We all encounter personal and professional rip tides. It may be the fates, or bad luck, or others' doing, but it's usually simply an accidental confluence of unfortunate events which we, advertently or inadvertently, create and/or exacerbate. (We all know how effective it is to throw something when we're angry.
It helps nothing and creates new problems. This is also the case when we "throw" words when we're angry.)
There are clearly times when discretion is the better part of valor. We need to move away, to turn the page, to start something else. It is not a positive commentary on your courage, intelligence, or confidence to refuse to walk away from continuing disaster, nor is it a negative one to realize that you're losing a battle and you don't want to lose a war. I don't know about you, but after a string of bad luck or bad decisions, the last thing I want to do is talk to an important client or make a key investment determination.
The vicissitudes of life are such that we're all due for "runs" of positives and negatives, though they are more often judiciously mixed together. Those who visit casinos and have the benighted belief that they can create more runs of positives than anything else are due for inevitable failure, for we all know that the house never loses in the long run. There's nothing wrong with attempting to exploit a positive run (it's called "playing with house money") and there's nothing wrong with walking away from a negative run (it's called "prudence").
There's no reason to elevate your stress level and blood pressure when the alternative of walking away exists. And for most of us, in most instances, it does exist.
So the next time you feel yourself being figuratively dragged out to sea, swim to the side, get back to the beach, and stay out of the water for a while. Read a good book or just relax in the sun.
All rip tides disappear eventually, usually sooner than later. Then it's safe to go back into the water.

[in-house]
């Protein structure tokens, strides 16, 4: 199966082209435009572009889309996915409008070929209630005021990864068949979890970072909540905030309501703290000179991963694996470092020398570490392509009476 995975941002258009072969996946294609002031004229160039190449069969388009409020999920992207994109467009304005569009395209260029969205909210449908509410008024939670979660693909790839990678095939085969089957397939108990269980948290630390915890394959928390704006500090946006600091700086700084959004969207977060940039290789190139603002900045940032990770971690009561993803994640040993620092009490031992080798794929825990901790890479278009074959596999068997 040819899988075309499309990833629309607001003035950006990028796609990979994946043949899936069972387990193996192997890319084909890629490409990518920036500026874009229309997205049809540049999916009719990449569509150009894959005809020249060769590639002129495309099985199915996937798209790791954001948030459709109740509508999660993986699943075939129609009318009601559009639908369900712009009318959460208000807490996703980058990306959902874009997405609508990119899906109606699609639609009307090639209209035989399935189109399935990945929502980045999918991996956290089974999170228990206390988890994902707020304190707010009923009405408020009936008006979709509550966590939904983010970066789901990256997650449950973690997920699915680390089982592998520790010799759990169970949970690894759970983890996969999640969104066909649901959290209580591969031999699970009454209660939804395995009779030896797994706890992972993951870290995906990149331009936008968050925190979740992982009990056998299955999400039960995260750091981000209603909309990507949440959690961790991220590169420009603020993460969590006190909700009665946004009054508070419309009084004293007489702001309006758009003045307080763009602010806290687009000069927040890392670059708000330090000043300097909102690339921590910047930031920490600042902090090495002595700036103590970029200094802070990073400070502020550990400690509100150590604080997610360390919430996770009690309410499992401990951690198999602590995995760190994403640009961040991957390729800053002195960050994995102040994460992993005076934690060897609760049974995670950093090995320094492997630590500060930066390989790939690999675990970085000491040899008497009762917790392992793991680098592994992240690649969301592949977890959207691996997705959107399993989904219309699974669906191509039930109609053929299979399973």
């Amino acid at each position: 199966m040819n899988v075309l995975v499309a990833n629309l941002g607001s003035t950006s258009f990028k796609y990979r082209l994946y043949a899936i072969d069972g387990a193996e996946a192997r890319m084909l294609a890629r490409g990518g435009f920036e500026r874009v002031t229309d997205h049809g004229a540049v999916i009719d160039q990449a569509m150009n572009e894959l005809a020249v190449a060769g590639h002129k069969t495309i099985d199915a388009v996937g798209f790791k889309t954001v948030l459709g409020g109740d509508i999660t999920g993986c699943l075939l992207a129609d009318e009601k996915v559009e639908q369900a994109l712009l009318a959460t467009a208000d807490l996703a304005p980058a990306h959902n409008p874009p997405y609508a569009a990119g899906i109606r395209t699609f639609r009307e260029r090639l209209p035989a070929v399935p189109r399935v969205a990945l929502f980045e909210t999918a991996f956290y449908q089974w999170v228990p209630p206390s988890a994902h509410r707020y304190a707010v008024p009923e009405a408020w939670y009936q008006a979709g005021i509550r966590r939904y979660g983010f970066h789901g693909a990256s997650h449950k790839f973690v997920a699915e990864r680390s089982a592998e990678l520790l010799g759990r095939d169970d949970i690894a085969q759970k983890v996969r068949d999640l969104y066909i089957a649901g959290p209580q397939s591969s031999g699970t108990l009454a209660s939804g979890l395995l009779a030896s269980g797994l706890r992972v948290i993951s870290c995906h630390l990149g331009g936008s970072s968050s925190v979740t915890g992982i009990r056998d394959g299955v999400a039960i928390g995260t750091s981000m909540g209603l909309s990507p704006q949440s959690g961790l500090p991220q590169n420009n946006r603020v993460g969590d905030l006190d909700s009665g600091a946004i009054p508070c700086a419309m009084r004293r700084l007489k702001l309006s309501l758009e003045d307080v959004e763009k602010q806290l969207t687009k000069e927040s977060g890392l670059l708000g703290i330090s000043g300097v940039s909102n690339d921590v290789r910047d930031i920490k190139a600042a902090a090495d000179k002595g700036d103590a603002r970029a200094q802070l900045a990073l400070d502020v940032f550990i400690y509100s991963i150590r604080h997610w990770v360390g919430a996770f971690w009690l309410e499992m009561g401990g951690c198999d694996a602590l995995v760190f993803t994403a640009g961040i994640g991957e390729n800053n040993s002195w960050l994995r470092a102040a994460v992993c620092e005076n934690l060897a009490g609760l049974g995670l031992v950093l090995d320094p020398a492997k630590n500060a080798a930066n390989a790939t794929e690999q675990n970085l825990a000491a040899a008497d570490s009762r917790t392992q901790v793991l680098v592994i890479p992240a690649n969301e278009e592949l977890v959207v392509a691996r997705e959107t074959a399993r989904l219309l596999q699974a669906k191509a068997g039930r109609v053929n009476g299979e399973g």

I'm looking at the back yard through my den window. My den is the smallest room in the entire house (smaller than the master bathroom, by far), but I chose it because I can watch the wildlife and greenery while I, well, while I write things like this.
One of the members of the squirrel gang is on the birdfeeder again, and I'm beginning to wonder about the claim that it is "squirrel-proof." Does that mean they can't shoot through it, and merely take all the food? But, what the heck, squirrels have to eat, too, and the birds get their fair share.
The yard is an acre, predominantly shades of green: grass, evergreens, deciduous trees, bushes, vines, and suspicious things I can't recognize taking over the tennis court. I can't see another house and, with 60-foot trees about, can't see the sky unless I move close to the window and look up. It is verdant and private out there.
My Shepherd, Koufax, has quite a few paths he's created, where he can travel at great speed through what appears to be thick underbrush. But chasing him one day, I found that his main paths may actually have been laid out by the Rhode Island Department of Public Works: They are flat, about two dog-widths wide consistently, and have no encroachments. It's a high speed dog run.